Ghana Stock Exchange

Ghana Stock Exchange. Source: Dieu-Donne Gameli via Wikimedia Commons. 

The International Monetary Fund just released its latest World Economic Outlook report. Given another cut to global economic growth projections, you might be tempted to pour your money into one of the least-developed and fastest-growing economies in the world: Africa. But even if you're ready to invest in Africa, Africa might not be ready for you. Here are three reasons you shouldn't invest in the world's fastest-growing economy.

1. Lack of institutions
We take a lot for granted in the U.S., and much of what we enjoy daily is based on a social structure afforded to us by our government. On the physical front, that means things like hospitals, schools, and security forces. And on the social side, that means freedom of speech, media, and a justice system.

Businesses need public institutions to function. Every decision balances risk and reward, and institutions reduce risk by guaranteeing some ground rules. In many parts of Africa, there's no guarantee of any of the amenities that create and support a workforce: a decent education, affordable health care, and labor law. On the infrastructure side, a washed-out road may take months to fix, power outages are a day-to-day norm, and crony politicians can come knocking anytime to ask for their next handout.

Africa may have plenty of reward ahead, but its lack of institutions rockets risk to untenable levels.

2. Cartographic clashes

Map

Source: Wikimedia Commons, J. Bartholomew 

Unfortunately, investing risks in Africa aren't contained to specific countries. Major geopolitical concerns can be traced back to colonial days, when European cartographers carved up the country along clean-cut lines and geographic features, instead of along tribal boundaries.

That lack of cultural unity has translated into deep-rooted revolutions and an absence of national identity. Given tight water and food supplies in many parts of Africa, as well as lucrative natural resources in other areas, countries have had a hard time keeping things together.

The examples are as numerous as they are depressing. The Rwandan genocide, the War in Darfur, the ongoing Mali conflict, and even the recent Ebola outbreak across West Africa all point to fractious and fragile states divided by ethnicity, religion, and resources.

3. You couldn't if you wanted to
Intercontinental Exchange
(NYSE:ICE), the corporation that runs the New York Stock Exchange and 10 others, has more than 12,000 listed companies on its roster. By contrast, the Ghana Stock Exchange grabbed 37, the Uganda Securities Exchange has 18, and the Seychelles is stuck with four.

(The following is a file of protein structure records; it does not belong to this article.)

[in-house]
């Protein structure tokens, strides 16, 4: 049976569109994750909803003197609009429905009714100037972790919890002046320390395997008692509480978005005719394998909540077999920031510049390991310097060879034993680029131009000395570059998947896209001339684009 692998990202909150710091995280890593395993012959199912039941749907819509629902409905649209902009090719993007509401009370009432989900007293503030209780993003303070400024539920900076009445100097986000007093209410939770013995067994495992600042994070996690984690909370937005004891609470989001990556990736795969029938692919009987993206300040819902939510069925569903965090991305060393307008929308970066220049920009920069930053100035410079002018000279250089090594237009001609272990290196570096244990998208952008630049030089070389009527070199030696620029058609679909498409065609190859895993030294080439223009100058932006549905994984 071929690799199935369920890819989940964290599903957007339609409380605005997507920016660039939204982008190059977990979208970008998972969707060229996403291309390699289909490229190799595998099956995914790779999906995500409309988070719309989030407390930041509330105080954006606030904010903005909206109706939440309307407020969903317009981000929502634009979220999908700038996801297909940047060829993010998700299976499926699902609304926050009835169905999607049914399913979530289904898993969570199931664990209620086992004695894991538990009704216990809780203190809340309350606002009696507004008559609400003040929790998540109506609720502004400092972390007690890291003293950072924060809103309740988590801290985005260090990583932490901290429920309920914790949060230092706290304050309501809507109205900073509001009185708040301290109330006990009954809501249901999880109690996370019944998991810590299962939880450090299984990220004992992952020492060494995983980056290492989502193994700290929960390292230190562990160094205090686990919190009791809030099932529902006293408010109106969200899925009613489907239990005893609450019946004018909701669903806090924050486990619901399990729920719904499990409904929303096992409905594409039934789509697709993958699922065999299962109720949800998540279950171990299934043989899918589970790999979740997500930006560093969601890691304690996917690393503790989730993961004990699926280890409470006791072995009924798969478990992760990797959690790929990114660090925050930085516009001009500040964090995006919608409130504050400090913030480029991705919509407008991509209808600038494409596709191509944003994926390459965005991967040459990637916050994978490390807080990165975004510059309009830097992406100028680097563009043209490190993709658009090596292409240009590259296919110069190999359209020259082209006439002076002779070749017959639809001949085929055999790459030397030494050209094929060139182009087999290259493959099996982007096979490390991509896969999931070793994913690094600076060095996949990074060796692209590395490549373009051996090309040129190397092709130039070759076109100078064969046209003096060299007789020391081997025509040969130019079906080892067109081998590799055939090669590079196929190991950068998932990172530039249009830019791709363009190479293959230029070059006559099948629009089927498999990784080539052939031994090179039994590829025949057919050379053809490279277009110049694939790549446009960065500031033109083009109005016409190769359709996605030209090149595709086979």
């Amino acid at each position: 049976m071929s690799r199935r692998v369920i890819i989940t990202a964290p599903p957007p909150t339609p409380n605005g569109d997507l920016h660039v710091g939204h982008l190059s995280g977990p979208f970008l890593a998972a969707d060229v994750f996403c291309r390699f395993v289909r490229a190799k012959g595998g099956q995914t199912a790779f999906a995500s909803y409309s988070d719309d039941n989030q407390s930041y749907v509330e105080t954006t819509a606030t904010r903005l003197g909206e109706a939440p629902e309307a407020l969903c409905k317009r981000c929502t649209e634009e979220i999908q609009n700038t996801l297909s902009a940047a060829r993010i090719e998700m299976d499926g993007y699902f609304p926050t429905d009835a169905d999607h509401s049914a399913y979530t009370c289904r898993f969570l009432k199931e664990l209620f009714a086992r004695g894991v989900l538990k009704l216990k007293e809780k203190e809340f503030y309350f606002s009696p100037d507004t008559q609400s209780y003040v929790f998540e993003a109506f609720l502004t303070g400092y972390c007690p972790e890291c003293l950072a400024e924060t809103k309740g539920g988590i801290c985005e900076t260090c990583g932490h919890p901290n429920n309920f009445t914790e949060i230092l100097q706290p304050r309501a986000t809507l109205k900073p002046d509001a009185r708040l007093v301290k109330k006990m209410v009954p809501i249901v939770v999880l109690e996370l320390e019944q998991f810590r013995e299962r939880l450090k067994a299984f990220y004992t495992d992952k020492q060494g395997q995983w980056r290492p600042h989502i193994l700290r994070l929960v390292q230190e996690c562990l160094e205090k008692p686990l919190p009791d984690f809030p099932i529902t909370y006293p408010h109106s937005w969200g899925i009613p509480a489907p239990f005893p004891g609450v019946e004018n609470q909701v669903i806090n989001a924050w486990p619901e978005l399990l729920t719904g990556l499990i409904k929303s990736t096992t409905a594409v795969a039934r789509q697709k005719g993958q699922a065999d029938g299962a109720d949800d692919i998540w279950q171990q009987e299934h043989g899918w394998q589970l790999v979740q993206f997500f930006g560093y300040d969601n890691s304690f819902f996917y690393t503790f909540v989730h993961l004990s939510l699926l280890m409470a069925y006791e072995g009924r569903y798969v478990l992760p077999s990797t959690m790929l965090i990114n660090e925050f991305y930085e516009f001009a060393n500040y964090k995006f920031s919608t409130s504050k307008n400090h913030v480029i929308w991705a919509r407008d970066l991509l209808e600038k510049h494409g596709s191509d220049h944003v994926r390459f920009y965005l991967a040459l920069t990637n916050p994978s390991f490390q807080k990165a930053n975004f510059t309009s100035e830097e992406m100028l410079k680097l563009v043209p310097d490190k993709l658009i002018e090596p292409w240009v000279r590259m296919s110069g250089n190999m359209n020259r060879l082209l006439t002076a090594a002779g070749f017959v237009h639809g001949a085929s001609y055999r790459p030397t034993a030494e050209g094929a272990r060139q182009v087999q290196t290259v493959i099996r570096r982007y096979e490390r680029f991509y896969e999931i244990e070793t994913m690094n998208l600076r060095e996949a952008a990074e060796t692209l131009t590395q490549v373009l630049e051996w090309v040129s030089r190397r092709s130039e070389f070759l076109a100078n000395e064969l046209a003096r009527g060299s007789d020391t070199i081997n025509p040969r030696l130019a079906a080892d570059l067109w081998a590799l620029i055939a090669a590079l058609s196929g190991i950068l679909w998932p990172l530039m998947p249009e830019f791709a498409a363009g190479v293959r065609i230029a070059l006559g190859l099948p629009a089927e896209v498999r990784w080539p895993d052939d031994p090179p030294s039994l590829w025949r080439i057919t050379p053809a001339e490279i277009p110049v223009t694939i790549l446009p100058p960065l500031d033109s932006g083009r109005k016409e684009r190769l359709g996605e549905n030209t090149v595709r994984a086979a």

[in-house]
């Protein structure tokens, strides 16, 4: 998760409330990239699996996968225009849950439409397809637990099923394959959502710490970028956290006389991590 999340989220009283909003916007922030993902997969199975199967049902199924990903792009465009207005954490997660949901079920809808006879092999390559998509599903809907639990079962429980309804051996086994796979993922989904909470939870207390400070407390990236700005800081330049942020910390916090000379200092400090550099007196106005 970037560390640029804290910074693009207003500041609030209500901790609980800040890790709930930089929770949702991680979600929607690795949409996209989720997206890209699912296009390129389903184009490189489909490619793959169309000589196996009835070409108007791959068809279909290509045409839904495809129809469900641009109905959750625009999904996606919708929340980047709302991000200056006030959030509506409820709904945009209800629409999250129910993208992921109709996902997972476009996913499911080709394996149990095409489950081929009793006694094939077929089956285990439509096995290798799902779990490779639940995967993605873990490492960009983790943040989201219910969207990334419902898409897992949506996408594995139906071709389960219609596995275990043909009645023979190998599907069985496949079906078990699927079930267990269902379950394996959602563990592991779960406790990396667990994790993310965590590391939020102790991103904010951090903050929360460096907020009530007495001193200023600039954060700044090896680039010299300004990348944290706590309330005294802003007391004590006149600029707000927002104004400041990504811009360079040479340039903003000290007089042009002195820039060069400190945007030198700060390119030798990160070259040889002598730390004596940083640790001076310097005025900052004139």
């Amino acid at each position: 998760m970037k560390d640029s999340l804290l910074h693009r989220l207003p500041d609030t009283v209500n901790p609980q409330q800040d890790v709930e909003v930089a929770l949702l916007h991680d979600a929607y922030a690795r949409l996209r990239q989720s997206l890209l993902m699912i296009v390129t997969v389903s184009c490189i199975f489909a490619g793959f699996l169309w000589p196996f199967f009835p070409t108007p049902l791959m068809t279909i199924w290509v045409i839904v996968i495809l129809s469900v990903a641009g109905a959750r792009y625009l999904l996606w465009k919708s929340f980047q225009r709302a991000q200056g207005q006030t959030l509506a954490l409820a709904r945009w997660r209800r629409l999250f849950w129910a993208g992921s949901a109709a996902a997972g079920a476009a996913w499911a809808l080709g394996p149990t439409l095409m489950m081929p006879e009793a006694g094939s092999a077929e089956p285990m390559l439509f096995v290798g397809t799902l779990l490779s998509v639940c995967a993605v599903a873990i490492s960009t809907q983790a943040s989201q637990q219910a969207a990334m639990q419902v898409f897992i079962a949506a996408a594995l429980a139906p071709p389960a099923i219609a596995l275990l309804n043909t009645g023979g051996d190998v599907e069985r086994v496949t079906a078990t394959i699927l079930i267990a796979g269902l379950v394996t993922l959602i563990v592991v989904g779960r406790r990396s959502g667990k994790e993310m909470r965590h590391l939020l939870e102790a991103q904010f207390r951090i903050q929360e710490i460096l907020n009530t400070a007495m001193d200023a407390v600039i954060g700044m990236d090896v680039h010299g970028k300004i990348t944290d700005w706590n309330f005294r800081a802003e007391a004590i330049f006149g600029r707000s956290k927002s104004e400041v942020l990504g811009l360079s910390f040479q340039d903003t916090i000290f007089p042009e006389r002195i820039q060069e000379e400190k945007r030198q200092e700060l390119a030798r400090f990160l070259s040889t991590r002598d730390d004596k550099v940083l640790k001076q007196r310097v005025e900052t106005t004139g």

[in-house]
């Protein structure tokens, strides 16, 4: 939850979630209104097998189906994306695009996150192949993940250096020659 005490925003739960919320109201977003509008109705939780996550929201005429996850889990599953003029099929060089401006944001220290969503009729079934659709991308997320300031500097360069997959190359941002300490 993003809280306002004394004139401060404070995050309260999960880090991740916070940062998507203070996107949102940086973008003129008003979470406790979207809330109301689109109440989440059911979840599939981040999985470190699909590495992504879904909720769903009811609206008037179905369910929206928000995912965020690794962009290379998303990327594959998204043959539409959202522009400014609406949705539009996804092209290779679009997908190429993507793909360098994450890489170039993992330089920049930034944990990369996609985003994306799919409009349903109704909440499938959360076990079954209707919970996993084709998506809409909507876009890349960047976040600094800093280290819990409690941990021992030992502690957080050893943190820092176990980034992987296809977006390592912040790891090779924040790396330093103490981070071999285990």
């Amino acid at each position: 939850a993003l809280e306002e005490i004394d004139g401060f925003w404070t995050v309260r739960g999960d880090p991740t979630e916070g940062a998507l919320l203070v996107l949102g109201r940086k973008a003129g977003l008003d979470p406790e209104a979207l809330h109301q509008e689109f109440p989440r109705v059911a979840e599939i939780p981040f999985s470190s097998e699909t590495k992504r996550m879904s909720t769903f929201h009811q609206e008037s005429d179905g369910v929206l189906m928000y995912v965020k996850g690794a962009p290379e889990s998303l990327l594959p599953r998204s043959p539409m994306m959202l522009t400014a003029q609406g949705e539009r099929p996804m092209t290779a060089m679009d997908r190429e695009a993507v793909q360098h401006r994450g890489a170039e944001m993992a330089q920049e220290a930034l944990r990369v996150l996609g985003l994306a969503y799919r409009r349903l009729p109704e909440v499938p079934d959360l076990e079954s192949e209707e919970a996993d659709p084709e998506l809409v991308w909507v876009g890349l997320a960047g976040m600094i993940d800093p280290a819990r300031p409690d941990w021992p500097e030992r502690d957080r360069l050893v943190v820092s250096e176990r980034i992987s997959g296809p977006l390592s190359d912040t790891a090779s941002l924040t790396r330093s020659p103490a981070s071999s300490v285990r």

But still worse than the scarcity of companies to throw cash at is the accompanying lack of information and accountability. The U.S. Securities and Exchange Commission gets a lot of flak, but its oversight ensures that we (usually) know what we're investing in. If an African corporation isn't listed on a U.S. exchange, it can do a lot of book-cooking.

Likewise, even country-level indicators can be way off. Nigeria's 2013 nominal GDP level was recently revised upward by more than 80%. That's a huge change to any investing thesis, and even more so on a continent with some of the most volatile currencies in the world.

Are we there yet?
Africa is a huge and diverse continent. But the three reasons listed above are unfortunately endemic in every nation. Even semi-industrialized countries like South Africa and Kenya can't offer the stability an investor needs to balance the risk-to-reward trade-off. There may be future investing opportunities in this increasingly emerging continent, but they're not here yet.

Invest in America
For better or worse, Africa simply isn't ready for the individual investor. The investing thesis doesn't stack up, and there are too many unknowns. For both novice and seasoned investors, some of the best stocks are the ones close to home.

Justin Loiseau has no position in any stocks mentioned. The Motley Fool recommends IntercontinentalExchange. Try any of our Foolish newsletter services free for 30 days. We Fools may not all hold the same opinions, but we all believe that considering a diverse range of insights makes us better investors. The Motley Fool has a disclosure policy.